My league is in SA
True to the belief amongst many that everything is big and better in South Africa, many artists have chosen to cross the border into this land of imagined milk and honey. Some have made it, some are still trying and some can no longer fathom coming back home empty handed. To artists, the Mzansi magic seems to be working its way and they are not complaining. The likes of Buffalo Soldier, Shingirai Mau Mau, Leeroy Gopal, Arnold Chirisa have made their mark in South Africa. Others, like Que montana, Sebede, Shame of Shame and Nathan fame, Jonah Moyo among others have managed to live descent lives having after their sojourn to South Africa. I had the privilege of talking to one such artist in the hip-hop circles who despite being virtually unknown back home, seems to be making strides musically after choosing to cross the border. His birth name is Trust Svosve but he goes by the alias Slick THUG. Ironic though that he is no thug as his stage name implies. He is one artist who believes that his competition is in South Africa not back home in Zimbabwe. Following is the Whatsapp conversation I had with him from his base in Johannesburg. WC represents the writer and TS represents the artist.
What is your opinion of Zim Hip-hop as an artiste in that genre as well?
My opinion is that the word Zim Hip-hop gives boundaries to hip-hop in Zimbabwe and that is the reason we aren’t going global. To me hip-hop is just hip-hop. Artists in Zimbabwe also are not being real to their fans. They are not open with the fact that they are into music mainly for the money……..besides they lack originality. How can they rap about gold chains when they wear fake shoes?
Alright, so you are saying your style is based on reality. Gold chains, is it not a genre statement that defines hip-hop as hip-hop?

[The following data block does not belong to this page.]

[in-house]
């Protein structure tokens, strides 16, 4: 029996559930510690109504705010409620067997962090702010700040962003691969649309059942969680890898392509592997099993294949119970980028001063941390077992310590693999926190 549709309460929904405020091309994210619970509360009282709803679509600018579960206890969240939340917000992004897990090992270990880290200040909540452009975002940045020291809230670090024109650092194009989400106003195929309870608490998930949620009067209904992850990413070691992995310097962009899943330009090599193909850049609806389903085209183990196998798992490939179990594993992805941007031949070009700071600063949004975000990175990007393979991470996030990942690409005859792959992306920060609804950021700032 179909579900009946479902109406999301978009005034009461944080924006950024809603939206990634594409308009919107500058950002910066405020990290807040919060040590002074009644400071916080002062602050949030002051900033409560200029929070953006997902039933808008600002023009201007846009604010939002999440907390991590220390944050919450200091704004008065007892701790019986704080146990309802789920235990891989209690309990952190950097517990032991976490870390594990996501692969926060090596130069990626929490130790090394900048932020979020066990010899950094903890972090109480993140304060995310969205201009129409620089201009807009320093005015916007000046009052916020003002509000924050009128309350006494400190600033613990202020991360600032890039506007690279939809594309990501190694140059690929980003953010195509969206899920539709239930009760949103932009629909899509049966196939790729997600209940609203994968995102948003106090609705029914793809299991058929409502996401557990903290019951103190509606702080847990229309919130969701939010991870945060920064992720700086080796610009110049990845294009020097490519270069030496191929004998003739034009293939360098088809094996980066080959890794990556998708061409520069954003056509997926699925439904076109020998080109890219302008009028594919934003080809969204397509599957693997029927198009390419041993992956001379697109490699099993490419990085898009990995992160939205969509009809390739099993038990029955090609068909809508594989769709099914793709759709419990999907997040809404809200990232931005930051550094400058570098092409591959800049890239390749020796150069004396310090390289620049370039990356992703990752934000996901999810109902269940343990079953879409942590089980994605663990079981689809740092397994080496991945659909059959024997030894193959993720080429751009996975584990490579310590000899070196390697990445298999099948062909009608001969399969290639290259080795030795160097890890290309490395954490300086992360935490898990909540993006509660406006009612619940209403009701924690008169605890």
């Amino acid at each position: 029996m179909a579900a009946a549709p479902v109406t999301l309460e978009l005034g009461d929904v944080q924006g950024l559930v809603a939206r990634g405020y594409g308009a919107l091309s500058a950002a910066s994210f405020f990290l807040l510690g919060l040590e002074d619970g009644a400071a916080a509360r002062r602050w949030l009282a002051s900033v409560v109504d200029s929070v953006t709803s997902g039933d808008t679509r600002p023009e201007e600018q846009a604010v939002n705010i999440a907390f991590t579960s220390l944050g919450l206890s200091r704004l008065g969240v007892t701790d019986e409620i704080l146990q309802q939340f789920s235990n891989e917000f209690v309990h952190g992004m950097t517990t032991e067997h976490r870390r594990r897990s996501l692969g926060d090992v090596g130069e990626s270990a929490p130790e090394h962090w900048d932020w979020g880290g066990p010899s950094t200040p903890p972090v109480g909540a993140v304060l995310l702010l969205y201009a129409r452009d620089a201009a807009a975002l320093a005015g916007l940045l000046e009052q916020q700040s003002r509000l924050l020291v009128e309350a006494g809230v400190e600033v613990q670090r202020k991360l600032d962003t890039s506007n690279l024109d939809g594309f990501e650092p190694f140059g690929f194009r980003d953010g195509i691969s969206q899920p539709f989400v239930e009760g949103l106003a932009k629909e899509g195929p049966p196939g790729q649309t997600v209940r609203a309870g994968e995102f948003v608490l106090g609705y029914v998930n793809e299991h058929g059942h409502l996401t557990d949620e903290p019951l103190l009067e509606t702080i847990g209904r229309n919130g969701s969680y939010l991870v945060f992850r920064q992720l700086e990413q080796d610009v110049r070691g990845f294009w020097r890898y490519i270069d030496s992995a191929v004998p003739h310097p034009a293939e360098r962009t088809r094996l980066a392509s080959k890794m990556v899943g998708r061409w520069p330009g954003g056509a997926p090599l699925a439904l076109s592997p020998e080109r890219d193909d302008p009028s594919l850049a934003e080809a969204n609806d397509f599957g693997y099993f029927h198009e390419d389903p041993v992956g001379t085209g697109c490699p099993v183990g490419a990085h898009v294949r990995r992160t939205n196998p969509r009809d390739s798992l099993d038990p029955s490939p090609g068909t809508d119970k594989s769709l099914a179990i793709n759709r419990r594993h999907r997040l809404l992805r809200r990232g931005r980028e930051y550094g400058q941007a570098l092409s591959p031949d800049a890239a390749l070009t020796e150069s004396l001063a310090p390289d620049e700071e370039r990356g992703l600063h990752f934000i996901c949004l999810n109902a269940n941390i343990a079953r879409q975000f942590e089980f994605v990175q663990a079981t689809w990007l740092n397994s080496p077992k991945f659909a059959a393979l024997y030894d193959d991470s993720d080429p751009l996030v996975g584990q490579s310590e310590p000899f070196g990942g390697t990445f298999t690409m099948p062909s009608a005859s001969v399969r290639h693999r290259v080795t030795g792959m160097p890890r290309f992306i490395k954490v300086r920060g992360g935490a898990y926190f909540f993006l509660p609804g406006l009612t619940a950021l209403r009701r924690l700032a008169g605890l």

Reality, Originality and Mentality, by doing that you will moonwalk to the bank. People want something new but original.
So talking of originality I have seen a lot of African artists swearing and using sexually suggestive language in their lyrics, which is a foreign style of hip-hop. How original is that with regards your last statement?
Actually I can’t say that’s good or bad but you know if that puts food on your table cool, you moving with the time.. And that only works for people who have been original from the start and fans will see that as evolution of the industry. Though I hardly swear myself but it’s cool if your fans are cool with it
When you were here (Zimbabwe) what was the musical industry like to you?
I always told myself my competition wasn’t here (Zimbabwe)
Are you saying something about hip-hop in South Africa as compared to hip-hop in Zimbabwe.
Guys in SA they push. Mainly they take it as a business, they invest in it - less talk and more action.
Any other weaknesses you have noticed in Zimbabwe compared to South Africa? That includes getting airplay on radio?
Yeah we have a lot of good artists in Zimbabwe but there is no unity. We have too much beef yet none can handle it, in terms of quality SA music is better. In South Africa, musicians are judged according to their talent as opposed to whom they are connected to which ensures that they produce quality music.
And your musical journey in SA? Please give us a few insights…
I can see blooming flowers ahead. I am doing shows with a lot of big names. Ricky Rick is way too humble and I had a show with him in Johannesburg.
Now onto, a little more about Trust Svosve and what Slick THUG stands for? To some it sounds gangster but I understand according to you it’s an acronym?
Trust Svosve and Slick Thug are two different people. Trust is all good, humble and cool but Slick is arrogant because the industry expects him to be like that. SLICK means just that… SLICK and THUG stands for The Hype of Unlimited Gospel.
Any albums to your name and other artists you have worked with locally, in South Africa or overseas?
Right now I have been working on singles only. I did a track with Rob The Rocksta from the United States of America with the tittle ‘Kick Em To Da Curb’ a love song really. Currently I am working with BwoiLo El´deeper and Kata both Zimbabweans now based in South Africa. I also did a trumba track which to me means a fusion of hip-hop and rumba. It’s called Club Kings featuring Gudo and Poison. The guy who does the Rhumba part on that song used to be a guitarist for a Congolese group in Harare.
There you have it from a hi-hop artist who believes the sky is the limit for him and South Africa has all he needs to a star.